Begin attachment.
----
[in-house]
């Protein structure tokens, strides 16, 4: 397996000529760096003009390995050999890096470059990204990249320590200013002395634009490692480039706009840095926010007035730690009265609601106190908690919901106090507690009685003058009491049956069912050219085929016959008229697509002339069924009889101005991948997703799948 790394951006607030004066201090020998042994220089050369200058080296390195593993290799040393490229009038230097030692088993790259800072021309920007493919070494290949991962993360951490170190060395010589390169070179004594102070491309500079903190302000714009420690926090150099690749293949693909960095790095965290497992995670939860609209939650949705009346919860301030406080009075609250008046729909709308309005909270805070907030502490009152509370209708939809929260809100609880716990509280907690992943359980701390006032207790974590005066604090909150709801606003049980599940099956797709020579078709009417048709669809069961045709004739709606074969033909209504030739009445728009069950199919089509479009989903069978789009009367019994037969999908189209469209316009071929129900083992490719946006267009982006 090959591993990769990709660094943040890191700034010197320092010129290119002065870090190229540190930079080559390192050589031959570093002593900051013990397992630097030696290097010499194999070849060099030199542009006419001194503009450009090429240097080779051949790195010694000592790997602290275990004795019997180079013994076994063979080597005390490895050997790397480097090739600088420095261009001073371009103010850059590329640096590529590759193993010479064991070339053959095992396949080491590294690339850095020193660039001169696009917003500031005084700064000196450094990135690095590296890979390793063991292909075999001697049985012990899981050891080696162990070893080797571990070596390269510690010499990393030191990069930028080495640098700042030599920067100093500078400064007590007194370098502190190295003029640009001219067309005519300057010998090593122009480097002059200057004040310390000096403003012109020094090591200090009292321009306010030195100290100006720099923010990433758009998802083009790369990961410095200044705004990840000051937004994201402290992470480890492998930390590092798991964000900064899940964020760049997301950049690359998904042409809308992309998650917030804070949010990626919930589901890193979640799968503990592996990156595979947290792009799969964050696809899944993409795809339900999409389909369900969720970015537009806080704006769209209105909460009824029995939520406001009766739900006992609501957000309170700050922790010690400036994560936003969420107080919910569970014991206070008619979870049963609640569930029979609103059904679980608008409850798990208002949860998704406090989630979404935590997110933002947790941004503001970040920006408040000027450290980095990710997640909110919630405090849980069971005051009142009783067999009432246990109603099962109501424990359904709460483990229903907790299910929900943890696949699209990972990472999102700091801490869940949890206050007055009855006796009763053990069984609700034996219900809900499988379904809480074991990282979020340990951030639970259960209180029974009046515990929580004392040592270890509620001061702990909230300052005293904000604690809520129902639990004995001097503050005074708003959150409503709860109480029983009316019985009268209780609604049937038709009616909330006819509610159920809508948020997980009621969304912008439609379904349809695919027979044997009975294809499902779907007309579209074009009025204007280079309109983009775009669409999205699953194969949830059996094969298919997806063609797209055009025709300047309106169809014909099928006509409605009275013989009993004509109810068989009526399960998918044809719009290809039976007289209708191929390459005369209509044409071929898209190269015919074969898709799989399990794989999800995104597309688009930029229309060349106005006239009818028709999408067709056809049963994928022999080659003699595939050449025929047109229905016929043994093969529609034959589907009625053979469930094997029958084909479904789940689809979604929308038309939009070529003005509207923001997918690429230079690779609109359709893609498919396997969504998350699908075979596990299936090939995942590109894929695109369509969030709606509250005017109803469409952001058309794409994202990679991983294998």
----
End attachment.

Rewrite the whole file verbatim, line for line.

[in-house]
């Protein structure tokens, strides 16, 4: 397996000529760096003009390995050999890096470059990204990249320590200013002395634009490692480039706009840095926010007035730690009265609601106190908690919901106090507690009685003058009491049956069912050219085929016959008229697509002339069924009889101005991948997703799948 790394951006607030004066201090020998042994220089050369200058080296390195593993290799040393490229009038230097030692088993790259800072021309920007493919070494290949991962993360951490170190060395010589390169070179004594102070491309500079903190302000714009420690926090150099690749293949693909960095790095965290497992995670939860609209939650949705009346919860301030406080009075609250008046729909709308309005909270805070907030502490009152509370209708939809929260809100609880716990509280907690992943359980701390006032207790974590005066604090909150709801606003049980599940099956797709020579078709009417048709669809069961045709004739709606074969033909209504030739009445728009069950199919089509479009989903069978789009009367019994037969999908189209469209316009071929129900083992490719946006267009982006 090959591993990769990709660094943040890191700034010197320092010129290119002065870090190229540190930079080559390192050589031959570093002593900051013990397992630097030696290097010499194999070849060099030199542009006419001194503009450009090429240097080779051949790195010694000592790997602290275990004795019997180079013994076994063979080597005390490895050997790397480097090739600088420095261009001073371009103010850059590329640096590529590759193993010479064991070339053959095992396949080491590294690339850095020193660039001169696009917003500031005084700064000196450094990135690095590296890979390793063991292909075999001697049985012990899981050891080696162990070893080797571990070596390269510690010499990393030191990069930028080495640098700042030599920067100093500078400064007590007194370098502190190295003029640009001219067309005519300057010998090593122009480097002059200057004040310390000096403003012109020094090591200090009292321009306010030195100290100006720099923010990433758009998802083009790369990961410095200044705004990840000051937004994201402290992470480890492998930390590092798991964000900064899940964020760049997301950049690359998904042409809308992309998650917030804070949010990626919930589901890193979640799968503990592996990156595979947290792009799969964050696809899944993409795809339900999409389909369900969720970015537009806080704006769209209105909460009824029995939520406001009766739900006992609501957000309170700050922790010690400036994560936003969420107080919910569970014991206070008619979870049963609640569930029979609103059904679980608008409850798990208002949860998704406090989630979404935590997110933002947790941004503001970040920006408040000027450290980095990710997640909110919630405090849980069971005051009142009783067999009432246990109603099962109501424990359904709460483990229903907790299910929900943890696949699209990972990472999102700091801490869940949890206050007055009855006796009763053990069984609700034996219900809900499988379904809480074991990282979020340990951030639970259960209180029974009046515990929580004392040592270890509620001061702990909230300052005293904000604690809520129902639990004995001097503050005074708003959150409503709860109480029983009316019985009268209780609604049937038709009616909330006819509610159920809508948020997980009621969304912008439609379904349809695919027979044997009975294809499902779907007309579209074009009025204007280079309109983009775009669409999205699953194969949830059996094969298919997806063609797209055009025709300047309106169809014909099928006509409605009275013989009993004509109810068989009526399960998918044809719009290809039976007289209708191929390459005369209509044409071929898209190269015919074969898709799989399990794989999800995104597309688009930029229309060349106005006239009818028709999408067709056809049963994928022999080659003699595939050449025929047109229905016929043994093969529609034959589907009625053979469930094997029958084909479904789940689809979604929308038309939009070529003005509207923001997918690429230079690779609109359709893609498919396997969504998350699908075979596990299936090939995942590109894929695109369509969030709606509250005017109803469409952001058309794409994202990679991983294998």